The world economy is headed for a difficult year, as the fallout from the recent banking crises and the formation of rival economic blocs triggered by the Ukraine conflict threaten to undermine global economic stability, the head of the International Monetary Fund (IMF), Kristalina Georgieva, said at the China Development Forum on Saturday.
According to Georgieva, 2023 will be “challenging” and is likely to see global growth slowing to below 3% “as scarring from the pandemic, the war in Ukraine, and monetary tightening weigh on economic activity.”
“Uncertainties are exceptionally high, including because of risks of geo-economic fragmentation which could mean a world split into rival economic blocs – a ‘dangerous division’ that would leave everyone poorer and less secure. Together, these factors mean that the outlook for the global economy over the medium-term is likely to remain weak,” she warned.
Georgieva also noted that the recent troubles in the banking sector, from the collapse of several lenders in the US to the near-insolvency of Switzerland’s second-largest bank, Credit Suisse, exposed vulnerabilities in the global financial system, which will need to be addressed as the year progresses.
“Risks to financial stability have increased. At a time of higher debt levels, the rapid transition from a prolonged period of low interest rates to much higher rates – necessary to fight inflation – inevitably generates stresses and vulnerabilities, as evidenced by recent developments in the banking sector in some advanced economies.”
Georgieva praised the recent efforts of policymakers to support the global banking system by enhancing the provision of US dollar liquidity, saying they “have acted decisively in response to financial stability risks.” She noted, however, that the measures have only “eased market stress to some extent, but uncertainty is high, which underscores the need for vigilance.”
Georgieva noted, however, that the outlook for the global economy is not “all bad.”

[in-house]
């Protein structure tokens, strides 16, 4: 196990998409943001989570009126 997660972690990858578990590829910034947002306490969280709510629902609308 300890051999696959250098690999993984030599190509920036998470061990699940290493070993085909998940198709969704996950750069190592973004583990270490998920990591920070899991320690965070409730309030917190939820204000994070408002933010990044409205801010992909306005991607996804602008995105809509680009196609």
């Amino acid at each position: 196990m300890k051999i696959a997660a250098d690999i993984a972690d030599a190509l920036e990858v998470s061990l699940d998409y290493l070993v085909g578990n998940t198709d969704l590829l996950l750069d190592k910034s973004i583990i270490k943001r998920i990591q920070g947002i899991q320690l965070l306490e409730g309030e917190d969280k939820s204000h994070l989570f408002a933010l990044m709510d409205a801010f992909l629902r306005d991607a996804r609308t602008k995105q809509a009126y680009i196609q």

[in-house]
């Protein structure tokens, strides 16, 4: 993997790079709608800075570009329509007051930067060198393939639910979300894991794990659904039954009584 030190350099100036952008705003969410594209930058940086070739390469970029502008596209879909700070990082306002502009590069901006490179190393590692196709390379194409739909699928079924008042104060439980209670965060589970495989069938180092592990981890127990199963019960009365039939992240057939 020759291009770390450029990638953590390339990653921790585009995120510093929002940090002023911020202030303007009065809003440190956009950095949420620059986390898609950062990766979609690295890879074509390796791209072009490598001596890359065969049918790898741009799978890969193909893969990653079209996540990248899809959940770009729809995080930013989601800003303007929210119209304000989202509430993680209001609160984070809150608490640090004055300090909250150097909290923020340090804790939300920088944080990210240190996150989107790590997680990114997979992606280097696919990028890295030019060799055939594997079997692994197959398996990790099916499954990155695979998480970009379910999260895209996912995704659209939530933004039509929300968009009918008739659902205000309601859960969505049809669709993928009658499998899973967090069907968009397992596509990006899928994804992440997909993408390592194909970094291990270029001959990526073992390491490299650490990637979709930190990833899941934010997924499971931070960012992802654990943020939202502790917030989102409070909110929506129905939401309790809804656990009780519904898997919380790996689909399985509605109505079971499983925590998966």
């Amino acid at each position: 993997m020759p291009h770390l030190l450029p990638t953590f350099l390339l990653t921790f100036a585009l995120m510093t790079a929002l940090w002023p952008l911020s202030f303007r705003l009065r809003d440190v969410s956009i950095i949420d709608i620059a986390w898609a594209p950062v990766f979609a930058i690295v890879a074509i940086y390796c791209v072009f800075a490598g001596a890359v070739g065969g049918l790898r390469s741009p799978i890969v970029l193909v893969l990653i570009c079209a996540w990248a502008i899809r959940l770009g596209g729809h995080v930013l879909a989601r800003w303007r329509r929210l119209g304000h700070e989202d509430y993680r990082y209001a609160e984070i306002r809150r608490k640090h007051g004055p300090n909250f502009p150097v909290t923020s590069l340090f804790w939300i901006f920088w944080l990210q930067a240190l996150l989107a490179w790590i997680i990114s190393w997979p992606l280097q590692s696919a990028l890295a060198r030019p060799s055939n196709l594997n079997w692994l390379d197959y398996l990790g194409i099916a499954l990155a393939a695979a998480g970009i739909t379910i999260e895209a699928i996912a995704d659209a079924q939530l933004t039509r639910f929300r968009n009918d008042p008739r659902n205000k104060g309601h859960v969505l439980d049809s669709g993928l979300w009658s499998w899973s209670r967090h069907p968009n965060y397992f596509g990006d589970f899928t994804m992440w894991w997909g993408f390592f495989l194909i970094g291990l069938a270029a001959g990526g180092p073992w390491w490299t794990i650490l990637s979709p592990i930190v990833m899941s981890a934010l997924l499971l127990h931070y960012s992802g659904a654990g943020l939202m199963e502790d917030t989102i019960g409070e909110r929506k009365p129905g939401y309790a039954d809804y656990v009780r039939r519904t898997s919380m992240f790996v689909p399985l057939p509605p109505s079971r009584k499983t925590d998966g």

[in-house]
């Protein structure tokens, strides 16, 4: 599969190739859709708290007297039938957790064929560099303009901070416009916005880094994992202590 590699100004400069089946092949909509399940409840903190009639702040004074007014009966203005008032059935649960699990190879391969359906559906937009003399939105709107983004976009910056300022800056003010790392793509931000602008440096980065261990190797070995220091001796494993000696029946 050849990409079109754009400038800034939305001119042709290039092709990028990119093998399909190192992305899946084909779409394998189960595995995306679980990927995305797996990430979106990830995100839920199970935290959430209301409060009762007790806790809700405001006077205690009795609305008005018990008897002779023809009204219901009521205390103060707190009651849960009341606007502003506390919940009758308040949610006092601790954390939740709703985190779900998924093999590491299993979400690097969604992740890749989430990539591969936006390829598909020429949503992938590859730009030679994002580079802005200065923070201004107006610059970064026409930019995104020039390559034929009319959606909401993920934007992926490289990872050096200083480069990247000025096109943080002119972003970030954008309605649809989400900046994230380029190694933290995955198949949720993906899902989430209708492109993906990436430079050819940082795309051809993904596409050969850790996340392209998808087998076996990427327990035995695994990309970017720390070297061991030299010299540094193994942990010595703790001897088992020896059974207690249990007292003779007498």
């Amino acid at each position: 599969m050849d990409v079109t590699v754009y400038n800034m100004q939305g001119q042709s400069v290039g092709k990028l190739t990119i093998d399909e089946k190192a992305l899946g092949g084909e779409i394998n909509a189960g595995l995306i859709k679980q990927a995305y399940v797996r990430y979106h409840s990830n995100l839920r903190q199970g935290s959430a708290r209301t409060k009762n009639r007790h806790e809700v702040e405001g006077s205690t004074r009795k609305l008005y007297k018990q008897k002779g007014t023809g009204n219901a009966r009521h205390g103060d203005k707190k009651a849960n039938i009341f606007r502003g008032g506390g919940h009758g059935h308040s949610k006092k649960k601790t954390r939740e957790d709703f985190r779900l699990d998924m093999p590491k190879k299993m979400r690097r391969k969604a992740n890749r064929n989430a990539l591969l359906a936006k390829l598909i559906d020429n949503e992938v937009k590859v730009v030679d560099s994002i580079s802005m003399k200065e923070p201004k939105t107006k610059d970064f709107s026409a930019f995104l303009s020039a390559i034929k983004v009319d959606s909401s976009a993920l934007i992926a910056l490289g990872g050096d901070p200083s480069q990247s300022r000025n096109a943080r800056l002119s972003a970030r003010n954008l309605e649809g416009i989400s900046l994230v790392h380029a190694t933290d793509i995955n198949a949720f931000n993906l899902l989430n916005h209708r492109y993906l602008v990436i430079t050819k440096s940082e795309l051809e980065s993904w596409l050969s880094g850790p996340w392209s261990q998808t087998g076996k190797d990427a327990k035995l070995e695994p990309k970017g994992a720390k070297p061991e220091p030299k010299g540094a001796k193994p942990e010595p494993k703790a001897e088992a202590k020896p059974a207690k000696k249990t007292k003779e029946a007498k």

“We can see some ‘green shoots’, including in China. Here the economy is seeing a strong rebound, and the IMF’s January forecast puts GDP growth at 5.2% this year… Driving this growth is the anticipated rebound of private consumption as the economy has reopened and activity has normalized,” she stated. The IMF head added that China is set to account for around one third of global growth in 2023, which would give “a welcome lift to the world economy.”
“And beyond the direct contribution to global growth, our analysis shows that a 1% increase in GDP growth in China leads to 0.3% increase in growth in other Asian economies, on average – a welcome boost.”
Governments always want to spend more than they have earned. Each Government Treasury borrows money using its future national earnings as collateral. So Governments issue Treasury Notes to big banks to take the money in the hands of the banks, and give the banks some debt-certificates. The debt-certificates are called Treasury Notes, they would be exchangeable for predetermined amounts of real fiat money on or after their maturity dates.
This is the idea of Treasury Notes, Treasury Bonds.
Anti-corruption requires that the bidding process for the interest rates of Treasury Notes be public and transparent. If the auction price for interest rate is $30/year of for $1000 of borroed money then the Treasury Note rate is 30/1000 or 3.0% per annum.
In practice, instead of auctioning for interest rates, auctions are made for the sale of Treasury Notes which would be redemable for predetermined amount of real fiat money after some future dates. For a Treasury note at 3% maturing in 10 years, its auction price will be (97%)^10 = (97%)*(97%)*…*(97%) = 0.73742 of its value on redemption. In this way, the buyer of a $1000 Treasury Note would pay $737.42 and he would redeem it for $1000 at maturity and there is no need for him to collect yearly interests from some government office.